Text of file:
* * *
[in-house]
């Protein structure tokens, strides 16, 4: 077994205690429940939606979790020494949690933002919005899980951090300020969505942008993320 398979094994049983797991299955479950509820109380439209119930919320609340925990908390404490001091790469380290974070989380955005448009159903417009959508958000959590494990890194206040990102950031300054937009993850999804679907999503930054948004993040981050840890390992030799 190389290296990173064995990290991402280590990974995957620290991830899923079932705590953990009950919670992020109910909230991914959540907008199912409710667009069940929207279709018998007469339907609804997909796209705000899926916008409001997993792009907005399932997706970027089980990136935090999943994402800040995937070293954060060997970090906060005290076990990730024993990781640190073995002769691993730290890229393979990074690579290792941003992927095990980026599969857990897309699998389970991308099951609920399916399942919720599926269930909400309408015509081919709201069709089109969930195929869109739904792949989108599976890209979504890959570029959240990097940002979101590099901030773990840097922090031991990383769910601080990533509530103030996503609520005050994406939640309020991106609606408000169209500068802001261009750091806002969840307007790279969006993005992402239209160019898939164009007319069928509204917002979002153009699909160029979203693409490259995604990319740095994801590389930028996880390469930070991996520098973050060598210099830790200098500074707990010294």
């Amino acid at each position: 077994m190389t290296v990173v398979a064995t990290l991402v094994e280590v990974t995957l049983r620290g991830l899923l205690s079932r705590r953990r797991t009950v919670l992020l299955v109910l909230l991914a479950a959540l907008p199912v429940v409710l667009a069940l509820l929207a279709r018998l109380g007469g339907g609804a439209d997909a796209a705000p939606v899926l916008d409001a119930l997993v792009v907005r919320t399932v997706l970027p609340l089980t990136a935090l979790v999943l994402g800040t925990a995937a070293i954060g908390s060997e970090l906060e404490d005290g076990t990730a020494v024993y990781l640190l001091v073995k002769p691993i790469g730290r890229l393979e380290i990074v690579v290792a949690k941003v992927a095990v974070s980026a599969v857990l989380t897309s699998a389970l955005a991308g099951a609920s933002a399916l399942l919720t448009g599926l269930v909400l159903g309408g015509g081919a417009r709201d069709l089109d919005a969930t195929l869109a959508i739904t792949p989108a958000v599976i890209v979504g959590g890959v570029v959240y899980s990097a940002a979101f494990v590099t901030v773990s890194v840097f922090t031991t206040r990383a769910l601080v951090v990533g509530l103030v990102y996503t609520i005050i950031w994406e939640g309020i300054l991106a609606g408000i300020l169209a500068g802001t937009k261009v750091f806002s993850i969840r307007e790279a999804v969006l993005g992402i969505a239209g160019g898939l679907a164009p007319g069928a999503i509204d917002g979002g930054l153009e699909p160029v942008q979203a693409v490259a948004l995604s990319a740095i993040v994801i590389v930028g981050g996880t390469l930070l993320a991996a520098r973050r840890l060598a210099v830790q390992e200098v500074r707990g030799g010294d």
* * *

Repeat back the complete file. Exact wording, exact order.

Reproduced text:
[in-house]
């Protein structure tokens, strides 16, 4: 077994205690429940939606979790020494949690933002919005899980951090300020969505942008993320 398979094994049983797991299955479950509820109380439209119930919320609340925990908390404490001091790469380290974070989380955005448009159903417009959508958000959590494990890194206040990102950031300054937009993850999804679907999503930054948004993040981050840890390992030799 190389290296990173064995990290991402280590990974995957620290991830899923079932705590953990009950919670992020109910909230991914959540907008199912409710667009069940929207279709018998007469339907609804997909796209705000899926916008409001997993792009907005399932997706970027089980990136935090999943994402800040995937070293954060060997970090906060005290076990990730024993990781640190073995002769691993730290890229393979990074690579290792941003992927095990980026599969857990897309699998389970991308099951609920399916399942919720599926269930909400309408015509081919709201069709089109969930195929869109739904792949989108599976890209979504890959570029959240990097940002979101590099901030773990840097922090031991990383769910601080990533509530103030996503609520005050994406939640309020991106609606408000169209500068802001261009750091806002969840307007790279969006993005992402239209160019898939164009007319069928509204917002979002153009699909160029979203693409490259995604990319740095994801590389930028996880390469930070991996520098973050060598210099830790200098500074707990010294």
């Amino acid at each position: 077994m190389t290296v990173v398979a064995t990290l991402v094994e280590v990974t995957l049983r620290g991830l899923l205690s079932r705590r953990r797991t009950v919670l992020l299955v109910l909230l991914a479950a959540l907008p199912v429940v409710l667009a069940l509820l929207a279709r018998l109380g007469g339907g609804a439209d997909a796209a705000p939606v899926l916008d409001a119930l997993v792009v907005r919320t399932v997706l970027p609340l089980t990136a935090l979790v999943l994402g800040t925990a995937a070293i954060g908390s060997e970090l906060e404490d005290g076990t990730a020494v024993y990781l640190l001091v073995k002769p691993i790469g730290r890229l393979e380290i990074v690579v290792a949690k941003v992927a095990v974070s980026a599969v857990l989380t897309s699998a389970l955005a991308g099951a609920s933002a399916l399942l919720t448009g599926l269930v909400l159903g309408g015509g081919a417009r709201d069709l089109d919005a969930t195929l869109a959508i739904t792949p989108a958000v599976i890209v979504g959590g890959v570029v959240y899980s990097a940002a979101f494990v590099t901030v773990s890194v840097f922090t031991t206040r990383a769910l601080v951090v990533g509530l103030v990102y996503t609520i005050i950031w994406e939640g309020i300054l991106a609606g408000i300020l169209a500068g802001t937009k261009v750091f806002s993850i969840r307007e790279a999804v969006l993005g992402i969505a239209g160019g898939l679907a164009p007319g069928a999503i509204d917002g979002g930054l153009e699909p160029v942008q979203a693409v490259a948004l995604s990319a740095i993040v994801i590389v930028g981050g996880t390469l930070l993320a991996a520098r973050r840890l060598a210099v830790q390992e200098v500074r707990g030799g010294d």